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How much forest and wildlife destroyed in Canada so far?

Wildfires have triggered mass evacuations and have burned a staggering area of over 3.3 million acres acorss Canada.

By Ground Report
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Countries with lower incomes suffer more consequences from forest fires

Canada has been dealing with a severe bushfire crisis for the past six weeks, resulting in widespread devastation of its forests and wildlife. These massive wildfires have triggered mass evacuations and have burned a staggering area of over 3.3 million acres.

So far this year, Canada has already experienced 2,214 fires, which together burned an area comparable to the size of Belgium. Disturbingly, projections indicate that the risk of wildfires will continue to increase in June and remain alarmingly high through the summer season.

Smoke from Canadian wildfires fills Eastern U.S. skies. Credit: Satellite: GOES-16/NOAA 

Authorities have described the number of wildfires witnessed in Canada so early in the wildfire season as "unprecedented." This year's fire season, which typically runs from May to September, has already far exceeded expectations. The cumulative impact of these fires has engulfed more than 3.3 million hectares of land across the country, twelve times larger than the average for the past decade.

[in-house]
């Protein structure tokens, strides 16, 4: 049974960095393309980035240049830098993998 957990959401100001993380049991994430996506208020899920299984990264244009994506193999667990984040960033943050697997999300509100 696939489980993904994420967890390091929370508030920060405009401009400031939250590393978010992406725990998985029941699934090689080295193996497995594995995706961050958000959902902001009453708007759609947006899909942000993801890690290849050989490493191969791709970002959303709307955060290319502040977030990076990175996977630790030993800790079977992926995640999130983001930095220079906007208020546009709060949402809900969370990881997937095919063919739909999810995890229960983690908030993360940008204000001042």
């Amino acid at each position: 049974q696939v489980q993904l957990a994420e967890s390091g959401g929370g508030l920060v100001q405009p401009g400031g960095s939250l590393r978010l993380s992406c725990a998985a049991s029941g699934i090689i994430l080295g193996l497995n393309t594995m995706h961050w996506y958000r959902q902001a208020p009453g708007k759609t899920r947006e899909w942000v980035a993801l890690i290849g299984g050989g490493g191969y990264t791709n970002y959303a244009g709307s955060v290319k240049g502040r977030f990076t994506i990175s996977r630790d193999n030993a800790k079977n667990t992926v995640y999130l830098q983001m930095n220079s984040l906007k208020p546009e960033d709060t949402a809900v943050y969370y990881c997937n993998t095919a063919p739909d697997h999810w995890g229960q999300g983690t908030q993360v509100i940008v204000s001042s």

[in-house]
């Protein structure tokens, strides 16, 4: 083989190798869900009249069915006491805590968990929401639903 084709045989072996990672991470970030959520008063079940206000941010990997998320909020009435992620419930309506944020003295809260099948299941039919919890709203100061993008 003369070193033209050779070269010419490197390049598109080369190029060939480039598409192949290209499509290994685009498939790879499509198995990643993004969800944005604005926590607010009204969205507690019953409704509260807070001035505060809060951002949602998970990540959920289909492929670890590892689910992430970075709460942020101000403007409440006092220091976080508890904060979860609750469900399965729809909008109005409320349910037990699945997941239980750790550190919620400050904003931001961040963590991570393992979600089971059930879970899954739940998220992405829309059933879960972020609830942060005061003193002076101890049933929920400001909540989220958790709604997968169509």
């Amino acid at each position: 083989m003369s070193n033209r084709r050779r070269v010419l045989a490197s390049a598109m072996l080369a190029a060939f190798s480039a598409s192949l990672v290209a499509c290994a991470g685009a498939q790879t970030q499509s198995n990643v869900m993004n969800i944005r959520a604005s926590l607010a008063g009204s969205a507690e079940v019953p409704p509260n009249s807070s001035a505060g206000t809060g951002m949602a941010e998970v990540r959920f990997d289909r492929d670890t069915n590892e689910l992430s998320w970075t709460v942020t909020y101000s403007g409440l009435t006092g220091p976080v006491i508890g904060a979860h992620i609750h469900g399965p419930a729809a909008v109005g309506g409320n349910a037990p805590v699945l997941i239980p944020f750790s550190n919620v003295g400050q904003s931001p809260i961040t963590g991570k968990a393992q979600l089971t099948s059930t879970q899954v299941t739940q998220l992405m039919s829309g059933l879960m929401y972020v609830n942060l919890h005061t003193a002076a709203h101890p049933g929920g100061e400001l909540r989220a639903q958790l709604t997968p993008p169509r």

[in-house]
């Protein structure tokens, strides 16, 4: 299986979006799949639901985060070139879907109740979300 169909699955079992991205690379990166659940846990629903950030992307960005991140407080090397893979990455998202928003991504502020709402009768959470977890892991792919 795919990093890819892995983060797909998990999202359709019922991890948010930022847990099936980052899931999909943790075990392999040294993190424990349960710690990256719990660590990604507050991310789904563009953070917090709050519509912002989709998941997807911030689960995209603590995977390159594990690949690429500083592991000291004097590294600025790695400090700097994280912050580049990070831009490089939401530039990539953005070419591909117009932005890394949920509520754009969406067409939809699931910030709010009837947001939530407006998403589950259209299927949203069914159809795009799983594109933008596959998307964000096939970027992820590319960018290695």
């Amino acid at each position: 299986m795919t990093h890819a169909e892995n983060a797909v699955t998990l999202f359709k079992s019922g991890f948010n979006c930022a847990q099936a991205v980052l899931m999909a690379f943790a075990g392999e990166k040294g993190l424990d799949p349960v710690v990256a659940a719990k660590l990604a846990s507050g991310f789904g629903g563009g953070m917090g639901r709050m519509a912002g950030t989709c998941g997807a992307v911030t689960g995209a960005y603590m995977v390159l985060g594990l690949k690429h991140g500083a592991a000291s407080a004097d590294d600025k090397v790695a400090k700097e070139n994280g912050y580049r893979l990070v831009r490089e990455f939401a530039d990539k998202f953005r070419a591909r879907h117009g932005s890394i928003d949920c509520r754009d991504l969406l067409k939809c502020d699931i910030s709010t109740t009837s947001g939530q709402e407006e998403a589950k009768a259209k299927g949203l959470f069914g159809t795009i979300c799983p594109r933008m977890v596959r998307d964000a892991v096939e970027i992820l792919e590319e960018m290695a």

A large wildfire near Halifax, Nova Scotia's largest city, has been brought under control with the help of rainy weather, according to the province's Department of natural resources. The fire destroyed more than 200 homes and structures and forced an estimated 16,000 people to evacuate. Fortunately, some residents have been able to return home.

Unfortunately, new fires have started in other parts of Canada, including Quebec, where there are currently around 164 active fires.

These fires have prompted the evacuation of more than 10,000 residents. To fight the wildfires, Canada has deployed its military personnel across the country, and nearly 1,000 firefighters from countries including the US, Australia, New Zealand, and South Africa have also provided assistance.

400 fires currently spotted in Canada

According to a report, the fires in Canada were started mainly due to dry and hot weather, along with human activities such as the careless disposal of cigarette butts. Extreme heat makes it difficult to control the rapidly spreading flames.

Currently, more than 400 fires have been reported across Canada, with the provinces of Quebec and Nova Scotia experiencing the most severe fires. These fires have forced some 120,000 people to evacuate their homes. Canada is currently at "National Preparedness Level 5," meaning most of its resources are focused on fighting the fires as quickly as possible.

A United Nations report previously warned that climate change is expected to significantly increase the severity of wildfires worldwide by up to 57 per cent by 2090.

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